Venerable K. Sri Dhammananda Maha Thera
Part Two -
Buddhism: Essence and Comparative Approaches
Chapter 4 -
Timeless Truth of the Buddha
After hearing the Buddha, many
decided to give up the wrong views they previously held regarding their
religious way of life.
is a beautiful gem of many facets, attracting people of diverse
personalities. Every facet in this gem has tested methods and approaches
that can benefit the Truth seekers with their various levels of
understanding and spiritual maturity.
The Buddha Dhamma is the
fruit resulting from a most intensive search conducted over a long period
of time by a compassionate noble prince whose mission was to help
suffering humanity. Despite being surrounded by all the wealth and
luxuries normally showered on a crown prince, He renounced His luxurious
life and voluntarily embarked on a tough journey to seek the Truth and to
find a panacea to cure the sickness of the worldly life with its attendant
suffering and unsatisfactoriness. He was bent on finding a solution to
alleviate all suffering. In His long search, the prince did not rely on or
resort to divine guidance or traditional beliefs as was fashionable in the
past. He did an intensive search with a free and open mind, guided solely
by His sincerity of purpose, noble resolution, inexhaustible patience, and
a truly compassionate heart with the ardent wish to relieve suffering.
After six long years of intensive experiment, of trial and error, the
noble prince achieved His aim --- He gained Enlightenment and gave the
world His pristine teachings known as Dhamma or Buddhism.
The Buddha once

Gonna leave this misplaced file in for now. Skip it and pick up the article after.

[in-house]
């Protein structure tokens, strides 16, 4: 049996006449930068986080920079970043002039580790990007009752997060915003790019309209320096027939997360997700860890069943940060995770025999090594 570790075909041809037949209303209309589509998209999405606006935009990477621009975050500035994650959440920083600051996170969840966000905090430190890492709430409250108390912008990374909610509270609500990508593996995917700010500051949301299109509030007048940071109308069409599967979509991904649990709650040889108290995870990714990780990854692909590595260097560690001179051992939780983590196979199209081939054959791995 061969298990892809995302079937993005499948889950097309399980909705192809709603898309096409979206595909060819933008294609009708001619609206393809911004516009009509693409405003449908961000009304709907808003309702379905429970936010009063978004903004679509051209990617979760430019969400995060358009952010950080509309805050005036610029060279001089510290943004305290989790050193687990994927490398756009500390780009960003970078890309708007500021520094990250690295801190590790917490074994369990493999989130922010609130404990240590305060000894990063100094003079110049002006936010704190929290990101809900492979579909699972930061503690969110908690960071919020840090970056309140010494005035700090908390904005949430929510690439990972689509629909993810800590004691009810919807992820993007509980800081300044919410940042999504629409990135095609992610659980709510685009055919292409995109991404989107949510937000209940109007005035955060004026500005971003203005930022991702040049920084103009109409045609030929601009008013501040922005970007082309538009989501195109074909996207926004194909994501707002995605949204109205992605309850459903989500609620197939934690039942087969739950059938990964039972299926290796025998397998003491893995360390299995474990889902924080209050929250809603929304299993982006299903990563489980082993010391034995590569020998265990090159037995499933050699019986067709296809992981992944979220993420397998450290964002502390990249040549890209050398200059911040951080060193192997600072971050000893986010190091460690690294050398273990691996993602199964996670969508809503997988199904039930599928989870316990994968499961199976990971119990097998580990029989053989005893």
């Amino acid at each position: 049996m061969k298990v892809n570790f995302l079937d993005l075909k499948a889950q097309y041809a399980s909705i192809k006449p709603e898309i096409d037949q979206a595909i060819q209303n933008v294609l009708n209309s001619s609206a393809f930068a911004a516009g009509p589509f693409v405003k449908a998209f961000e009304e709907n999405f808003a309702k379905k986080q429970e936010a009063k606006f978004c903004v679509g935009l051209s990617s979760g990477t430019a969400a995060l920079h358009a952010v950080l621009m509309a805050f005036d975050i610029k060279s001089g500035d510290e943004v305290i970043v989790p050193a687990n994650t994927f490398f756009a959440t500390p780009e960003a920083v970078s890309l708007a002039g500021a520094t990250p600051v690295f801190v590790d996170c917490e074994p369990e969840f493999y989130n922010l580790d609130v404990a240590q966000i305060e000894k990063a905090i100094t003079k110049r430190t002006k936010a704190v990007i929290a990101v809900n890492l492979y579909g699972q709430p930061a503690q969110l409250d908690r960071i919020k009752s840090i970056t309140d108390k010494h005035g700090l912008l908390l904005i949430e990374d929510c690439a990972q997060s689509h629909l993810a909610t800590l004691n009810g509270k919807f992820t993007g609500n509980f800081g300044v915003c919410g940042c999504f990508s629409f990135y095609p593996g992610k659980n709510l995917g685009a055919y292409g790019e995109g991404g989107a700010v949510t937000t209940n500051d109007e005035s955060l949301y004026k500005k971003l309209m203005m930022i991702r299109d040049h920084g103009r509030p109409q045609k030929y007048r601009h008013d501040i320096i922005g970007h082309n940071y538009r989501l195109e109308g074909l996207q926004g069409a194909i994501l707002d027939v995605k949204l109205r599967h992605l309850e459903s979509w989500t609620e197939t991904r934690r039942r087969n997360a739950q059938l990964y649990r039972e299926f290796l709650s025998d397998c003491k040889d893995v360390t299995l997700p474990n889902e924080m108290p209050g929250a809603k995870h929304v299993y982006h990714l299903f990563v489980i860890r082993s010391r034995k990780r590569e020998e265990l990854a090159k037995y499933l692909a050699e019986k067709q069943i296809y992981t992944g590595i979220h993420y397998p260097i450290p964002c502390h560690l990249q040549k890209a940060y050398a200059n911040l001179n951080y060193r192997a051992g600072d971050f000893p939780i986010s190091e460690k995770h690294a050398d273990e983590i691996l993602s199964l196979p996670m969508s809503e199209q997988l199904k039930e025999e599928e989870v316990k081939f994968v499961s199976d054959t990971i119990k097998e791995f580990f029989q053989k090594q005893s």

said, 'Monks, the lion, king of beasts, at eventide comes forth from his
lair. He stretches himself. Having done so, he surveys the four quarters
in all directions. Have done that, he utters thrice his lion's roar.
Having thrice uttered his lion's roar, he sallies forth in search of prey.
whatever animals hear the sound of the roaring of the lion, king of
beasts, for the most part, they are afraid; they fall to quaking and
trembling. Those that dwell in holes seek them; water-dwellers make for
the water; forest-dwellers enter the forest; birds mount into the air.
ruler's elephants in village, town or palace are tethered with stout
leather bonds, they burst out and rend those bonds asunder; void their
excrements and in panic run to and fro. Thus potent, is the lion, king of
beasts, over animals. Of such mighty power and majesty is he.
'Just so, monks,
is it when a Buddha arises in the world, an Arahant, a Perfectly
Enlightened One, perfect in wisdom and in conduct, wayfarer, Knower of the
worlds, the unsurpassed trainer of those who can be trained, teacher of
gods and men, a Buddha, an Exalted One. He teaches the Dhamma; "Such
is the nature of concept of Self; this is the way leading to the ending of
such a Self.'
there be, they too, on hearing the Dhamma of the Tathagata, for the
most part are afraid: they fall to quaking and trembling, saying: 'We who
thought ourselves permanent are after all impermanent: that we who thought
ourselves stable are after all unstable: not to last, though lasting we
thought ourselves. So it seems that we are impermanent, unstable, not to
last, compassed about with a Self.' Thus potent is a Tathagata over
the world of gods and men. (Anguttara Nikaya).
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